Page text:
Debt deal does virtually nothing 

There is plenty to dislike about the recently enacted bipartisan deal to cut spending and reduce the national debt.

For starters, it neither cuts spending nor reduces the national debt. After weeks of federal hand-wringing, taxpayers should hope that our masters in Washington become serious about slashing spending. If not, this republic will implode, not eventually on “the children,” but soon atop today’s struggling adults.

“The budget deal doesn’t cut federal spending at all,” Cato Institute analyst Chris Edwards explains. “The ‘cuts’ in the deal are only cuts from the Congressional Budget Office’s ‘baseline,’ which is a Washington construct of ever-rising spending. ... The federal government will still run a deficit of $1 trillion next year. This deal will ‘cut’ the 2012 budget of $3.6 trillion by just $22 billion, or less than 1 percent.”

Edwards observes that Washington’s “cuts” rarely reduce anything.

President Barack Obama, for instance, proposed boosting the Corporation for Public Broadcasting from $432 million this year to $451 million in FY 2012. However, handing the CPB $441 million would constitute a $10 million “cut” in Washington — or a $9 million increase in the real world.

Thus, as Edwards vividly illustrates at Cato’s DownsizingGovernment.org website, these budget “cuts” actually raise federal discretionary spending non-stop for the next 10 years — from $1.04 trillion in fiscal year 2012 to $1.23 trillion in FY 2021.

As for red ink, Washington just extended the federal credit card’s limit from $14.3 trillion to $16.7 trillion. In 2021, the national debt is expected to reach $22 trillion — a figure 54 percent above $14.3 trillion. What debt reduction?

Washington refuses to learn what millions of overextended Americans recognize daily: One cannot escape debt by tunneling ever deeper into it.

Fitch, Moody’s, and Standard & Poor’s monitor all of this and, on Friday, scrapped America’s sterling AAA credit rating.

A debt downgrade will hammer national prestige, hike interest rates, and heap short-term agony on an already achy nation.

However, this devel­opment may supply the face-down-in-the-gutter moment that Washington’s bipartisan spendaholics desperately need to hit rock bottom, grow up and enter rehab. Everything else has failed during the Bush-Obama era of the ever-expanding state.

Meanwhile, the select committee that will spring from the debt deal may generate some good news amid these shadows. As it seeks at least $1.5 trillion in spending cuts by November 23, it should act boldly to improve America’s fiscal outlook:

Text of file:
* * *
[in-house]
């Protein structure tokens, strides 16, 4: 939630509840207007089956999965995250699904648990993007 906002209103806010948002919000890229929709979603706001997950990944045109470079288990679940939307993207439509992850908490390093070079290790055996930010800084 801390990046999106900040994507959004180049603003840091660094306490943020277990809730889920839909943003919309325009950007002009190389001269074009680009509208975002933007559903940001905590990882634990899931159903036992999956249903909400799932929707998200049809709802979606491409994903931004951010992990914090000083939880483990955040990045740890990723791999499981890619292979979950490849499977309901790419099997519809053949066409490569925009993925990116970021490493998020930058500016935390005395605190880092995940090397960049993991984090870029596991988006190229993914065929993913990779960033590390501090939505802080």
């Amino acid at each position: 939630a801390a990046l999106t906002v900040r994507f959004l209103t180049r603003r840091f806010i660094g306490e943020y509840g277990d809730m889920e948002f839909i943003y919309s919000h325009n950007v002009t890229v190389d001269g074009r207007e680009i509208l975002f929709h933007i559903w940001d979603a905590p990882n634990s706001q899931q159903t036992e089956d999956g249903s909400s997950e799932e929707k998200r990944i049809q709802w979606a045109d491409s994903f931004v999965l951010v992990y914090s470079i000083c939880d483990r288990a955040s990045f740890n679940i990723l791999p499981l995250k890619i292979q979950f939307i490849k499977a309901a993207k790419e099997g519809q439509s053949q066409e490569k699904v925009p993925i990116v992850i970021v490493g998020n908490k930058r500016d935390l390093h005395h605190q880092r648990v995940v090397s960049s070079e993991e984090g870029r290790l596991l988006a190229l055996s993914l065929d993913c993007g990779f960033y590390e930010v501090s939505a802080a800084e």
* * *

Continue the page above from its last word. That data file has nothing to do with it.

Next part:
n A staggering $703 billion in allocated but unspent revenues languish in federal accounts. Several Republicans have sponsored bills to shift this K2 of cash from dust collection to debt reduction. I have addressed these forgotten funds so often that my computer keyboard hurts. Will the select committee finally listen?

n The Catalog of Federal Domestic Assistance includes the People’s Garden Grant Program, Appalachian Development Highway System, and 2,182 other federal subsidy programs. Many of these should be terminated rather than trimmed, so they never return to menace taxpayers.

n The select committee should padlock entire departments (Agriculture, Education and Housing, for starters), privatize other agencies (FAA, National Weather Service, NPR) and devolve many more to the states via block grants (Medicaid, food stamps).

n The select committee should raise and index the Social Security eligibility age from 67 to 68 for those born in the 1960s, 69 for children of the ’70s, etc. Medicare’s age-65 threshold similarly should be modernized for these cohorts. Old-age benefits should reflect life expectancy today, not in the 1930s and ’60s, when they were concocted.

“We are less than three years away from where Greece had its debt crisis as to where they were from debt to GDP,” former U.S. Comptroller General David Walker told CNBC.

“We are not exempt from a debt crisis,” he said. “We have serious interest rate risk. We have serious currency risk. We have serious inflation risk over time. If it happens, it will be sudden, and it will be very painful.”

Deroy Murdock is a columnist with Scripps Howard News Service and a media fellow with the Hoover Institution at Stanford University.

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